Inicio > Economía marxista, Filosofía marxista > “The Universal and the Particulars in Hegel’s Logic and Marx’s Capital”: Fred Moseley

“The Universal and the Particulars in Hegel’s Logic and Marx’s Capital”: Fred Moseley

I have argued in a number of papers (please see References) that there are two main stages (or levels of abstraction) in Marx’s theory in Capital. The first stage has to do with the production of surplus-value and the determination of the total surplus-value, and the second stage has to do with the distribution of surplus-value and the division of the pre-determined total surplus-value into individual parts (equal rates of profit, commercial profit, interest, and rent). The total amount of surplus-value is determined at the first stage (the production of surplus-value) and then this predetermined magnitude is presupposed in the second stage (the distribution of surplus-value). This key quantitative presupposition of the prior determination of the total surplus-value is repeated many times, in all the drafts of Capital, as I have shown in my papers. Thus, there is a clear logical progression from the determination of the magnitude of the total surplus-value in the first stage to the determination of the individual parts in the second stage. Other authors who have presented similar interpretations of the production and distribution of surplus-value and the prior determination of the total surplus-value in Marx’s theory include Paul Mattick, Roman Rosdolsky, Enrique Dussel, David Yaffe, and Duncan Foley.

To take the most important example, in Marx’s theory of prices of production in Part 2 of Volume 3, the total surplus-value is presupposed, as already determined in Volumes 1 and 2, and the total surplus-value (S) is used to determine the general rate of profit (r = S / C), which is turn is a determinant of prices of production. As a result, the predetermined total surplus-value is distributed to individual industries in such a way that all industries receive the same rate of porfit.

This logical progression from the determination of the total amount of surplus-value to the determination of the individual parts of surplus-value follows directly from Marx’s labor theory of value and surplus-value. According to Marx’s theory, all the individual parts of surplus-value come from the same source – the surplus labor of workers. Therefore, the total amount of surplus-value must be determined prior to its division into individual parts. And the total amount of surplus-value is determined by surplus labor, and by surplus labor alone.

I have argued further that this distinction between the production of surplus-value and the distribution of surplus-value is the quantitative dimension of the two basic levels of abstraction in Marx’s theory: capital in general and competition (many capitals). Capital in general is defined by Marx as those properties which are common to all capitals and which distinguish capital from simple commodities or money and other forms of wealth. The most important common (or universal) property of all capitals, which is analyzed at the level of abstraction of capital in general, is the production of surplus-value (including absolute and relative surplus-value). Since this all-important property is shared by all capitals, the theory of the production of surplus-value at the level of abstraction of capital in general is concerned with the total surplus-value produced by the total capital of society as a whole. Other common properties of all capitals that are analyzed at the level of abstraction of capital in general include various characteristics of capital in the sphere of circulation (the turnover time of capital, fixed and circulating capital, etc.) and the appearance of surplus-value and the rate of surplus-value as profit and the rate of profit (including the falling rate of profit).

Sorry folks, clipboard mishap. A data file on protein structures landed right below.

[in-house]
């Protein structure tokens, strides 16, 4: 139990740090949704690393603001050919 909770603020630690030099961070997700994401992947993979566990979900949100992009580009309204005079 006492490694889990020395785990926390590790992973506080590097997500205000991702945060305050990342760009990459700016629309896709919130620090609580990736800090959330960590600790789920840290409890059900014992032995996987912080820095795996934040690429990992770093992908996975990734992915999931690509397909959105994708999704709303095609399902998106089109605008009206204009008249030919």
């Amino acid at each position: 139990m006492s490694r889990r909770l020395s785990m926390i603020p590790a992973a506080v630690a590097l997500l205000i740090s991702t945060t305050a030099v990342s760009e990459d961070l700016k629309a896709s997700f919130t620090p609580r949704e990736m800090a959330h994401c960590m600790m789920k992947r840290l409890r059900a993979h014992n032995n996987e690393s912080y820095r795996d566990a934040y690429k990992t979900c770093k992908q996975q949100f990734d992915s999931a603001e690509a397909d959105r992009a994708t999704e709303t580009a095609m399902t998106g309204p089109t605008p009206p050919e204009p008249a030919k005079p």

The main question addressed at the level of abstraction of competition is the distribution of surplus-value, or the division of the total surplus-value into individual parts. Another related question addressed at the level of abstraction of competition is ‘revenue and its sources’, or the critique of vulgar political economy’s explanation of these individual parts of surplus-value.

Therefore, I argue that the basic logical structure of Marx’s theory of capital in the three volumes of Capital is as follows:

MARX’S THEORY IN CAPITAL

I. Capital in general
1. Production of surplus-value (Volume 1)
2. Circulation of capital (fixed and circulating capital) (Volume 2)
3. Capital and profit (including the falling rate of profit) (Parts 1 and 3 of Vol. 3)
II. Competition, or the distribution of surplus-value
1. General rate of profit and prices of production (Part 2 of Volume 3)
2. Commercial profit (Part 4)
3. Interest (Part 5)
4. Rent (Part 6)
5. Reveune and its sources (critique of vulgar economics) (Part 7)

This paper argues that this logical structure of the two levels of abstraction of capital in general and competition was heavily influenced by Hegel’s logic of the Concept, and the first two moments of the Concept: universality and particularity. The first section will review the key features of Hegel’s logic of the Concept, and the following section will discuss Marx’s critical appropriation of Hegel’s logic in his own theory of the production and distribution of surplus-value. An Appendix to this paper discusses other prior interpretations of the relation between Hegel’s logic of the Concept and Marx’s theory, that have been presented by Felton Shortall, Chris Arthur, Mark Meaney, and Roberto Fineschi.

Artículo Completo

Fuente: http://www.mtholyoke.edu

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